No change has taken place in terms of social rights as well, with Sidi Bouzid falling behind other governorates.
Al-Nasiri says that Sidi Bouzid is at the bottom in its level of development compared to other governorates. For example, there is only one doctor for every 2,400 residents. In 2010, there was one doctor for every 1,000 citizens. The national average is currently one doctor for every 600 people.
As for education, the results of high school exams demonstrate that only 1,300 students succeeded in 2015 compared to 3,300 in 2010.
Progress has been made, however, with regards to political and civil liberties compared to before the revolution, with difficulties preventing no one from enjoying a sense of freedom, especially freedom of expression.
The governorate has its own local radio station, Al-Karamah (dignity), and people speak freely in every place.
Nonetheless, the data from Tunisia's Independent High Electoral Commission in Tunis indicates that Sidi Bouzid had the lowest electoral participation rate among the states in both legislative and presidential elections in October and November 2014 respectively, according to Al-Nasiri.
The revolutionary figures that dominated the political scene since 17 December 2010 till the overthrow of Ben Ali in 14 January 2011 had noticeably refrained from participating in 2011 and 2014 elections.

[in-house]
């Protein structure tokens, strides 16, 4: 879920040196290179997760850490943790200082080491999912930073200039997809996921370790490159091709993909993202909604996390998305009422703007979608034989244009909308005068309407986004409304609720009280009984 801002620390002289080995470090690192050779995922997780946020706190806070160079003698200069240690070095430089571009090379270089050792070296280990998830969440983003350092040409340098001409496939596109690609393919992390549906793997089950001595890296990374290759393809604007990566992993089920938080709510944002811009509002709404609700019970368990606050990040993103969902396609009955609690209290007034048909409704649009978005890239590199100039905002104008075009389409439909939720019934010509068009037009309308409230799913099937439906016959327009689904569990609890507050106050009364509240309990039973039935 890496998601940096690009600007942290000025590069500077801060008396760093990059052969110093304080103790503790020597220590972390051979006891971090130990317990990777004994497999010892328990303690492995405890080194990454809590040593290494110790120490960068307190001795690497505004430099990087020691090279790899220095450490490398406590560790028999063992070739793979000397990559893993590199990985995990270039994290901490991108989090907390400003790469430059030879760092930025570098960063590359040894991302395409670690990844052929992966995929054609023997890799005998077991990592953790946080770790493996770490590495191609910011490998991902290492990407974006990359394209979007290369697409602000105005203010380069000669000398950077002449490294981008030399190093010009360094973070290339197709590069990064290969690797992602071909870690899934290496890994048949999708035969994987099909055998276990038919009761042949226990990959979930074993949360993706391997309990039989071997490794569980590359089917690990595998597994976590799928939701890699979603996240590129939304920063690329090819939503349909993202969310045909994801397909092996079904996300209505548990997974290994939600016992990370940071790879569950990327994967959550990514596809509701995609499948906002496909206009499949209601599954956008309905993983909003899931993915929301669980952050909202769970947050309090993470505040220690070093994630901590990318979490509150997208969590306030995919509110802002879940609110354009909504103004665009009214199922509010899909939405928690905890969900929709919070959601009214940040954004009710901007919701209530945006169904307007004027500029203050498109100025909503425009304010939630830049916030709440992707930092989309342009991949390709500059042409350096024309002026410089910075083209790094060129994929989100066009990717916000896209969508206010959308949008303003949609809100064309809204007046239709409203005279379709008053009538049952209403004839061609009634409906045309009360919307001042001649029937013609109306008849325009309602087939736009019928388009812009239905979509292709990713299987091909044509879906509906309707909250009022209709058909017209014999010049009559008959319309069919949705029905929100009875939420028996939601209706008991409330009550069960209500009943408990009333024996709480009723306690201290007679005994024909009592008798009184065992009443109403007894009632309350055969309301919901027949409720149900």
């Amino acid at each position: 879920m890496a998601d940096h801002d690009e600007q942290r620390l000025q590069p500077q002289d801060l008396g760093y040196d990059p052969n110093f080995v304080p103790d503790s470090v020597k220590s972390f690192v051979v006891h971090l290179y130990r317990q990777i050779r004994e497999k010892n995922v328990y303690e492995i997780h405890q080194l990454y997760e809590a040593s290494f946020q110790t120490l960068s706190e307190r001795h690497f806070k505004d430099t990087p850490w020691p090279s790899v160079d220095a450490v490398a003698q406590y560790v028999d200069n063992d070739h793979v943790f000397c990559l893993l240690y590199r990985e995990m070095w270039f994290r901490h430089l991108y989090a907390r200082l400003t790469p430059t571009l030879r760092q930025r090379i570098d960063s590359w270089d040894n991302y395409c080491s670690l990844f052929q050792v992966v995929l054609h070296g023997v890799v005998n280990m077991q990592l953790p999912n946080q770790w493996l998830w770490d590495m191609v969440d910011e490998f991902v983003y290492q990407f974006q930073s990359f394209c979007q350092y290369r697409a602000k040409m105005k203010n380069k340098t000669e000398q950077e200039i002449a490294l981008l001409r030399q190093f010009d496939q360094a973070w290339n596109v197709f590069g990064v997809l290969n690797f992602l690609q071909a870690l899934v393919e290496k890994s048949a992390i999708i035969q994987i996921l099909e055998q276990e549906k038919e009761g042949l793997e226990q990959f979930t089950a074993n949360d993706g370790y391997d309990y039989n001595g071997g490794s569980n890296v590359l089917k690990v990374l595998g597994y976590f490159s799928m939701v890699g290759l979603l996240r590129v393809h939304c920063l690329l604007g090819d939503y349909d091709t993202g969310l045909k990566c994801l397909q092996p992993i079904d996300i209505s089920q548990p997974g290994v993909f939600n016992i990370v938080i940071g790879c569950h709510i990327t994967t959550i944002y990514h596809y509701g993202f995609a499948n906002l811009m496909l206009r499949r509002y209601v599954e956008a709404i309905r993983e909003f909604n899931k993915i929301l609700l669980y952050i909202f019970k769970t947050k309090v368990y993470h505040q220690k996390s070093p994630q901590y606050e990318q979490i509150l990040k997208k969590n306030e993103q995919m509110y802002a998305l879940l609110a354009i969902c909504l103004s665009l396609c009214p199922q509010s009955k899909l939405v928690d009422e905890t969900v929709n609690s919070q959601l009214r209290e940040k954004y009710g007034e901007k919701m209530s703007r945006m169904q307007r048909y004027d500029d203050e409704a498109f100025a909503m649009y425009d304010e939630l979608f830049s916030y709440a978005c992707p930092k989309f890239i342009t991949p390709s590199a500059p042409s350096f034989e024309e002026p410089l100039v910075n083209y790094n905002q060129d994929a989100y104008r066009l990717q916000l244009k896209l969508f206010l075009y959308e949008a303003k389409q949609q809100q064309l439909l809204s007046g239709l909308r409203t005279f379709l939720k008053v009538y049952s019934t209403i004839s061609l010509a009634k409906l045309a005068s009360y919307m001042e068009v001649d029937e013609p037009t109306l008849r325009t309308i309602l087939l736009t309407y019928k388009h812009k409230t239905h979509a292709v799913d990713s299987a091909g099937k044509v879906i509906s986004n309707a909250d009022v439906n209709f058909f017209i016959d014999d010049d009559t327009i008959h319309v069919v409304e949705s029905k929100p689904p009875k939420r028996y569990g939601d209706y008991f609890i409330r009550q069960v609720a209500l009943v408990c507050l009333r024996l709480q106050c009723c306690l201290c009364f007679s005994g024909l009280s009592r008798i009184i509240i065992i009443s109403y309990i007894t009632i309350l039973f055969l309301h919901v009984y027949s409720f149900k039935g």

"Ben Ali's opponents during his reign and leaders of the 17 December uprising refrained from participating in the elections as they could not translate their history of struggle into a political and electoral presence. They feel difficulty in engaging themselves in systematic and extensive work", former lawyer and judge Mohammad Jalali explained.
Perhaps the phenomenon that attracted media attention to Sidi Bouzid is the spread of Salafi Jihadism.
Over the past years, the name Sidi Bouzid dominated news bulletins and newspaper headlines as it was linked to the names of Salafist leaders who claimed responsibility for acts of terrorism.
Numerous sources say that leaders of the Salafist militants seized control of many of the mosques in the state before the previous government headed by Mehdi Juma took them back to the Ministry of Religious Affairs.
Young people in Sidi Bouzid have also reportedly gone to Syria and Libya for "jihad" under the banner of cross-border terrorist organisations such as the ISIS group.
Owainah asserts that many of the field commanders of ISIS and Al-Nusra Front in Syria are from Sidi Bouzid.
Poor families in the governorate have come to rely on their income from sons who went for jihad.
"The government of the Troika, headed by the Renaissance, bears responsibility because it did not move early against the Salafist Jihadism," Owainah said.
But the governor, Mahjoubi, says that Sidi Bouzid is not an exception to the global phenomenon and the poor and marginalised internal areas in Tunisia.
"The number of terrorist groups in the governorate is limited and the number of terrorists inside a single group is no more than 20 members," he added.
At first, they benefited from the instability in the country and the weakness of state agencies. However, from the beginning of 2014, they were trapped on some of the mountains on the borders of the state.